Make the most of foreclosure tours
Bus tours of foreclosed homes are a surprisingly good way to see a wide range of repossessed homes in just a few hours.
They began in the summer of 2008 and are continuing to be offered in areas where a significant number of foreclosed homes are available, such as Tucson, Ariz., and Florida's Palm Beach County.
With another 2 million foreclosures expected in 2009, there shouldn't be a shortage of properties to peruse.
So hop aboard and take these rules of the road with you. They'll ensure you get the most from your foreclosure tour:
Rule 1. Sign up for tours run by buyers' agents.
Most are, but you should ask just to be sure. Buyers' agents make good tour guides because they approach the properties with your needs in mind, not the sellers'. You need an agent who's personable, knowledgeable and, most of all, candid about the properties you're seeing. (That's why you don't want to be hauled around by the listing agent who represents the banks.) Since you're looking primarily at distressed properties, you need an agent willing to discuss all of the repairs needed and how much you can -- and should -- knock off the asking price.
Rule 2. Pick a tour that's easy to sign up for and hits the right neighborhoods.
The tour should be free and a brief phone call is all it should take to reserve your seat. Move on if the agent hosting the event insists on a lengthy interview or demands that you fill out an application that asks for detailed financial information. Ask if the bus will be stocked with drinks and snacks, even sandwiches if the tour extends over the lunch hour. Most are. And since most tours are limited to a few relatively close neighborhoods or suburban communities, make sure you ask where the bus will be going. Don't waste your time looking at homes in places you don't want to live.
Rule 3. Don't even think about buying one of the homes you see.
You'll only see seven or eight properties on the typical three-hour tour, representing a wide range of prices and sizes. On the tour we took, asking prices ranged from $145,000 to $519,000. Use the tour to identify one or two of those homes that come closest to what you're looking for. Using that as a guide, the agent will locate seven or eight similar homes for you to choose from.
Rule 4. Be prepared for the terrible shape many of these homes are in.
Eviction is not pretty. Many families must move out quickly and some bitter owners take their frustrations out on the home they're being forced to leave. Expect piles of trash, stained carpets, smashed and defaced walls, broken light fixtures, missing appliances and stopped up plumbing. Bring a flashlight. The electricity may have been turned off and you'll need one to take a close look at closets and basements.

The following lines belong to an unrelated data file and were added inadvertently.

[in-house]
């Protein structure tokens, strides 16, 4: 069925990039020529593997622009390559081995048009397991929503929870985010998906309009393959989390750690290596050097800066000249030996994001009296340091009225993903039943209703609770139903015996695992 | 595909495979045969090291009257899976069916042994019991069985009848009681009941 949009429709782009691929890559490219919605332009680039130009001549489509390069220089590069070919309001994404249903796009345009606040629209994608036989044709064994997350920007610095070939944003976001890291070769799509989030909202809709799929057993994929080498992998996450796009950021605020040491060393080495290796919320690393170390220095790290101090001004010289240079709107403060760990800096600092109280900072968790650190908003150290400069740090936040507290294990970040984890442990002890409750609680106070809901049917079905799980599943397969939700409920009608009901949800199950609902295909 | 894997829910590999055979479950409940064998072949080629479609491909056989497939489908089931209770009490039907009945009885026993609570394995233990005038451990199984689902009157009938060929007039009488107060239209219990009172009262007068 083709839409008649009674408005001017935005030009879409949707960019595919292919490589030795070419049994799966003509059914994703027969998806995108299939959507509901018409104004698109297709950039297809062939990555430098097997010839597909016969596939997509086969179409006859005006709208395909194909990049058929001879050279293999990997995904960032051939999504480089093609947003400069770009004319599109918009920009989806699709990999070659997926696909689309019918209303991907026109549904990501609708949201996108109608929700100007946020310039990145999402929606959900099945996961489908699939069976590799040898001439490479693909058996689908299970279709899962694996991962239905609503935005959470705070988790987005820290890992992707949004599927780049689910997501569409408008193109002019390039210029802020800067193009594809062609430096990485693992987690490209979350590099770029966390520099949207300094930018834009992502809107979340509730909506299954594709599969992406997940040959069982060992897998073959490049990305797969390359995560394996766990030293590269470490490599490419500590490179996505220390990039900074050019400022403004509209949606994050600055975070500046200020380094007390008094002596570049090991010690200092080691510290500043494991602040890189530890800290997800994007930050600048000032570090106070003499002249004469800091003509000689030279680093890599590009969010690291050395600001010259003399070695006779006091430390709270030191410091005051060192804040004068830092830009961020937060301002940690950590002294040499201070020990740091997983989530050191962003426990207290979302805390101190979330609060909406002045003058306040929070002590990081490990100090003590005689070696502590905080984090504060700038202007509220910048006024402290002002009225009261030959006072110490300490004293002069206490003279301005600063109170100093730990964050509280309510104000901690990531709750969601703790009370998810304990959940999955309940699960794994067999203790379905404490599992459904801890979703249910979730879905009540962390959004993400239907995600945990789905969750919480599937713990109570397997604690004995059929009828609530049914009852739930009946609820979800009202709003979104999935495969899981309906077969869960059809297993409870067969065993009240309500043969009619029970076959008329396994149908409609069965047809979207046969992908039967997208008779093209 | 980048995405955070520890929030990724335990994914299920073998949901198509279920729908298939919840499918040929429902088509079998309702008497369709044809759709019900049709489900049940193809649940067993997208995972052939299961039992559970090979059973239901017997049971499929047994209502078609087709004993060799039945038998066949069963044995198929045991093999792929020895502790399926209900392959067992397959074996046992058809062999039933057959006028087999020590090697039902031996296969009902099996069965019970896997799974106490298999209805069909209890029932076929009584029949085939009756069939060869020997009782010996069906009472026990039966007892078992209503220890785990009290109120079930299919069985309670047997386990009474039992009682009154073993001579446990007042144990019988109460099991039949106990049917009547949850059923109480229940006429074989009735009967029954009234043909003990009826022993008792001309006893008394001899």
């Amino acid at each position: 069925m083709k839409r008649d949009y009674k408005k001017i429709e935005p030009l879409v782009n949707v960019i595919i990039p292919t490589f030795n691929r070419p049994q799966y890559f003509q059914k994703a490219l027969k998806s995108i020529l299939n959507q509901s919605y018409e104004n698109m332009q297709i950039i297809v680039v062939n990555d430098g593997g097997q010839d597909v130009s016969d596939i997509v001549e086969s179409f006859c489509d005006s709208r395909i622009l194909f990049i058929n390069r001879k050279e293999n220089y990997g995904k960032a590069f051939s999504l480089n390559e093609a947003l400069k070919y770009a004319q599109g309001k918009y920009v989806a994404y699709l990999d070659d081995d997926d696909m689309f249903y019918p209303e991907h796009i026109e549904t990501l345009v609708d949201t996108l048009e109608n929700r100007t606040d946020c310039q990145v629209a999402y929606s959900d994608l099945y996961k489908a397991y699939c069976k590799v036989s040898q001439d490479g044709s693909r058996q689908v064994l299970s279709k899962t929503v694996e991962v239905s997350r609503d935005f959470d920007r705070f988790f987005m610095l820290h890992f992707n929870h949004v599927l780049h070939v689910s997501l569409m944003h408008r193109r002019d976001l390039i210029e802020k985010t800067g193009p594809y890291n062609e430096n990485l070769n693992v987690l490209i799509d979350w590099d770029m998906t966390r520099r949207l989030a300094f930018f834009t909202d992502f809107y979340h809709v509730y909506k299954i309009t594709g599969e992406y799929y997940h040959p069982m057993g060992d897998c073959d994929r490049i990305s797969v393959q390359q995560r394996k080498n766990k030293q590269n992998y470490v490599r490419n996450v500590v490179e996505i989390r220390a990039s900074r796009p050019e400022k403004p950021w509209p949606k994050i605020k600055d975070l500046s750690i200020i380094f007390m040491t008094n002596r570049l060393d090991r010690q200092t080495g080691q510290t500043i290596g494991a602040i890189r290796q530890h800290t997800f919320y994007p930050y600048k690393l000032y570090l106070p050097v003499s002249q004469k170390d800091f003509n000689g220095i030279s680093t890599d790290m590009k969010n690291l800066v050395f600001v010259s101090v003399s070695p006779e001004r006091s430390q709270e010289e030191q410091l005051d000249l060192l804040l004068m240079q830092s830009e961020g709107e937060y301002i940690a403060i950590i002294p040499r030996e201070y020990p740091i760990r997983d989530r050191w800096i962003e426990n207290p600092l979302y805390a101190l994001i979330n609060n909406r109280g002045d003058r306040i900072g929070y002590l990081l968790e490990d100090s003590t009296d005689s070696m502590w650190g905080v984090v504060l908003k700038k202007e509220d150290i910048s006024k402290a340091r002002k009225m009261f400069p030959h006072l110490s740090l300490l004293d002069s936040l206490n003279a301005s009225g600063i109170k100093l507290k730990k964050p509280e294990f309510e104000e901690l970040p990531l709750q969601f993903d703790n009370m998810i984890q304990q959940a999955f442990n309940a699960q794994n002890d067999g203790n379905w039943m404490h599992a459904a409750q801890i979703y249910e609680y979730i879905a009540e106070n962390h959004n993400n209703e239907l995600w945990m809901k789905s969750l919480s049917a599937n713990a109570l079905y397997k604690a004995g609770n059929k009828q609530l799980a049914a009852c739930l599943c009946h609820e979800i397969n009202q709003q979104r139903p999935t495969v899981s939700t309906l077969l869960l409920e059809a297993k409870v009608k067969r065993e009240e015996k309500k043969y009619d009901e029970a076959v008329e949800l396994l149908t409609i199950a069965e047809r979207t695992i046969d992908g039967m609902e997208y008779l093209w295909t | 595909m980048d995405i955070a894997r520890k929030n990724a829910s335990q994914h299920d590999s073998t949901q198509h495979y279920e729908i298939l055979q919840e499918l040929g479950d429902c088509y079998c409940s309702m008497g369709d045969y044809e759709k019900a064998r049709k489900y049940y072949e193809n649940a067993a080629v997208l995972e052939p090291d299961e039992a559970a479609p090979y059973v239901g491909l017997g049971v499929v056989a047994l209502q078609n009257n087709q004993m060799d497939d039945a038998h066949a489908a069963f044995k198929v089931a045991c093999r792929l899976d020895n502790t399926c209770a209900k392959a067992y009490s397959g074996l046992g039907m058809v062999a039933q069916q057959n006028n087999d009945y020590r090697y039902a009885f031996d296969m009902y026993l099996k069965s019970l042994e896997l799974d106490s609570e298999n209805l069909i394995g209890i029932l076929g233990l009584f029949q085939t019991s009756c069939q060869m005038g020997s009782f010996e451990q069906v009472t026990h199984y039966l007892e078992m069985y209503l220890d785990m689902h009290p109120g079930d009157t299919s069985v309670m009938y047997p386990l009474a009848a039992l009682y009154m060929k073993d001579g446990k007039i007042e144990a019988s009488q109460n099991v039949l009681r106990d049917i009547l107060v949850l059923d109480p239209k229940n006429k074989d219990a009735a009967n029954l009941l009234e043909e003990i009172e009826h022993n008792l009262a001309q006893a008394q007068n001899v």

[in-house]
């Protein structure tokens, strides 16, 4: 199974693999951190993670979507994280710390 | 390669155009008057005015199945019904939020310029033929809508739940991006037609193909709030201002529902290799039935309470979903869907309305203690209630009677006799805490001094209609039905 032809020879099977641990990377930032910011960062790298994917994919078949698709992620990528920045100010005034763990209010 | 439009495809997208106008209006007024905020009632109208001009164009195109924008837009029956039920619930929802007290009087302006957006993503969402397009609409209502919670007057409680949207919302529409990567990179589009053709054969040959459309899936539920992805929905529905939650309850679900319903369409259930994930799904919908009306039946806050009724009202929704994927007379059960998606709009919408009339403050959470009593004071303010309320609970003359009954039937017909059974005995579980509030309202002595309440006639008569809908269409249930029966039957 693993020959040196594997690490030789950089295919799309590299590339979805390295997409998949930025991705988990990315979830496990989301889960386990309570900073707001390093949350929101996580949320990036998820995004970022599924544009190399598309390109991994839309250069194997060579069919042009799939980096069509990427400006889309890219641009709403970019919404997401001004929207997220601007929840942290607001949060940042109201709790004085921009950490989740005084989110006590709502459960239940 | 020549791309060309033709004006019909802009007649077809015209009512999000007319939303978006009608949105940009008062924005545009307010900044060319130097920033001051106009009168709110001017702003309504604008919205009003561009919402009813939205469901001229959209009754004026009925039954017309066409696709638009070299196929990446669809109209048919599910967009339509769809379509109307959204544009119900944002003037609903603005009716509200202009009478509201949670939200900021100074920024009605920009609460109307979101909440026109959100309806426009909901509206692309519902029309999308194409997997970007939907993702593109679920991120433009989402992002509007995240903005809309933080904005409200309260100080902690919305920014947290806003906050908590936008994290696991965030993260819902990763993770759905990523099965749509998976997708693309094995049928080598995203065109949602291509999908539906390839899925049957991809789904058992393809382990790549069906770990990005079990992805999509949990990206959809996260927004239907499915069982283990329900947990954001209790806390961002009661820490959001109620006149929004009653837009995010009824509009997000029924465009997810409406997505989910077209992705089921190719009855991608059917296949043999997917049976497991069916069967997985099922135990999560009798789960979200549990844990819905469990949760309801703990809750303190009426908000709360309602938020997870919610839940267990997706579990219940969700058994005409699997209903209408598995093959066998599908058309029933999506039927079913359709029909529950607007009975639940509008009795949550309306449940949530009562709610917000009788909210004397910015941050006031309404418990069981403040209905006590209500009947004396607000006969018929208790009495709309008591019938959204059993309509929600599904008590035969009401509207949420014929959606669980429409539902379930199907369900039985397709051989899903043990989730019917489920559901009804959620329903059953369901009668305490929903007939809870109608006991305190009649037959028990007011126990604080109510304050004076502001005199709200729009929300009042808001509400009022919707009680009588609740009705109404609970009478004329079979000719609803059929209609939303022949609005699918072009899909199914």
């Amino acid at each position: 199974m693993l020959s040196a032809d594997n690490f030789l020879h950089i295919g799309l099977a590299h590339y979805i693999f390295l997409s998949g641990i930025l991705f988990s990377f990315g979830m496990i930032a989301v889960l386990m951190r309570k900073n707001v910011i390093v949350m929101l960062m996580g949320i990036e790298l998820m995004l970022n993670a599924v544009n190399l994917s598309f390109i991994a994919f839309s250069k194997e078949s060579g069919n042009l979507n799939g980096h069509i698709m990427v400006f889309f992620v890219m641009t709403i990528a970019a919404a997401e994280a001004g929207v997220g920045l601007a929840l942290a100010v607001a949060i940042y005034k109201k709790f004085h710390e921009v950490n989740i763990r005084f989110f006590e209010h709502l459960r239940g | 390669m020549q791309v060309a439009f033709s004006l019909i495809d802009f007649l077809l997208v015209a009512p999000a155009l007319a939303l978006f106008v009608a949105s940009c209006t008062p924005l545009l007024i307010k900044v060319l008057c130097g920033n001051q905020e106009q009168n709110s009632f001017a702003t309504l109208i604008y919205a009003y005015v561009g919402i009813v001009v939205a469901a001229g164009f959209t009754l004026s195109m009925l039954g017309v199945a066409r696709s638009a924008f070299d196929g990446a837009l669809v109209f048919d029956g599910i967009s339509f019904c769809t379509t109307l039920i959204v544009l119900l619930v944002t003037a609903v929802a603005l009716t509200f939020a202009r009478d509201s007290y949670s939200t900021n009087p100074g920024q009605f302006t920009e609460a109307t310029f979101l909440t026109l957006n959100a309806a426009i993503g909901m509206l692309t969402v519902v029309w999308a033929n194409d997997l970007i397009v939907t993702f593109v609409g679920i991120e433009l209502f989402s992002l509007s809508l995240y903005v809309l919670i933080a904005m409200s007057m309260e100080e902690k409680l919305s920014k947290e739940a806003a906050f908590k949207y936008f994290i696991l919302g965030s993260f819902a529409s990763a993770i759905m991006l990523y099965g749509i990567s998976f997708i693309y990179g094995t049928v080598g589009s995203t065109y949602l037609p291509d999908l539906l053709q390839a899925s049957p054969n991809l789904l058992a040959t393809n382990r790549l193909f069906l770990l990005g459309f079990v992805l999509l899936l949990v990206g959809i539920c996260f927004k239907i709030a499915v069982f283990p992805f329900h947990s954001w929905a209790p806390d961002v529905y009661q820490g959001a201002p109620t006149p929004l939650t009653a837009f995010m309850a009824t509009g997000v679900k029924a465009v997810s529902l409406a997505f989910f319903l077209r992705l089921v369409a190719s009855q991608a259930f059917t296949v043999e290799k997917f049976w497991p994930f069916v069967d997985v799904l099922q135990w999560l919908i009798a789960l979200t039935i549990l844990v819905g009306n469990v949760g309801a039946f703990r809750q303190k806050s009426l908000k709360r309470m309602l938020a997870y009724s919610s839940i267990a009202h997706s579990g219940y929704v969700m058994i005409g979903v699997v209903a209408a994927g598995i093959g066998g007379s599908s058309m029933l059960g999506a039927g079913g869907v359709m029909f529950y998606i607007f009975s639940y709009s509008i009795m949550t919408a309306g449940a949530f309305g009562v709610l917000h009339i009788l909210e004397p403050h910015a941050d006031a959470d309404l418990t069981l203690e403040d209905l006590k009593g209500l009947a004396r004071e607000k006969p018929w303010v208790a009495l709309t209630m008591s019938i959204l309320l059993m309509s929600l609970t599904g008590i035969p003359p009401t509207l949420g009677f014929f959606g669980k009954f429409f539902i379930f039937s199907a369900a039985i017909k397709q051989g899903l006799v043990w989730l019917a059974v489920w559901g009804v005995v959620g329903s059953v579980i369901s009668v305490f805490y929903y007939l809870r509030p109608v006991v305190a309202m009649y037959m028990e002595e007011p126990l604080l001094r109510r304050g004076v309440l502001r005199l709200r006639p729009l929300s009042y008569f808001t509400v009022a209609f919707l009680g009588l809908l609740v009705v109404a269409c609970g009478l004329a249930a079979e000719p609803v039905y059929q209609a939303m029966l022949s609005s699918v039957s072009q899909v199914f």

Rule 5. Consider repairs to be part of the deal -- not a deal breaker.
If you want a well-maintained home you can move into tomorrow, then you shouldn't be shopping for a foreclosure. The fact that a foreclosed home needs a lot of work enhances your bargaining power. It's why you should wind up paying at least 10% to 15% less than you would for comparable homes in the same neighborhood, even after you've made all of the repairs.
Rule 6. Don't be discouraged if the asking price seems too high.
You'll probably be given a copy of each home's MLS (Multiple Listing Service) entry, which includes the asking price. If it's not any cheaper than other homes in the neighborhood, don't be surprised. Just because a property's in foreclosure doesn't mean the price reflects that. A good buyers' agent will tell you if the listing is overvalued -- ours did. He told us that one property was probably worth $60,000 less than the asking price. Here's how to find a good agent.
Rule 7. Tap the expertise of your fellow bus riders.
Most will be investors looking for rental property with the potential to appreciate -- a lot. That can work to your advantage because investors are generally well-educated about the market and will ask important questions about the property. They've also seen many homes, so any thoughts they can offer may be especially helpful to first-time buyers. Here are some hints on how to avoid mortgage mistakes.
Rule 8. Don't feel obligated to use the lender on the bus.
You shouldn't be surprised if a mortgage broker is along for the ride. Feel free to ask him or her questions about the preapproval process and mortgages in general. A lender on hand can also confirm whether the bank or seller has already agreed on a certain dollar amount, and can help arrange financing that includes money for repairs. However, just because a lender is on the bus doesn't mean they'll give you the best deal. You'll want to shop around and be sure that you get the best rate possible.
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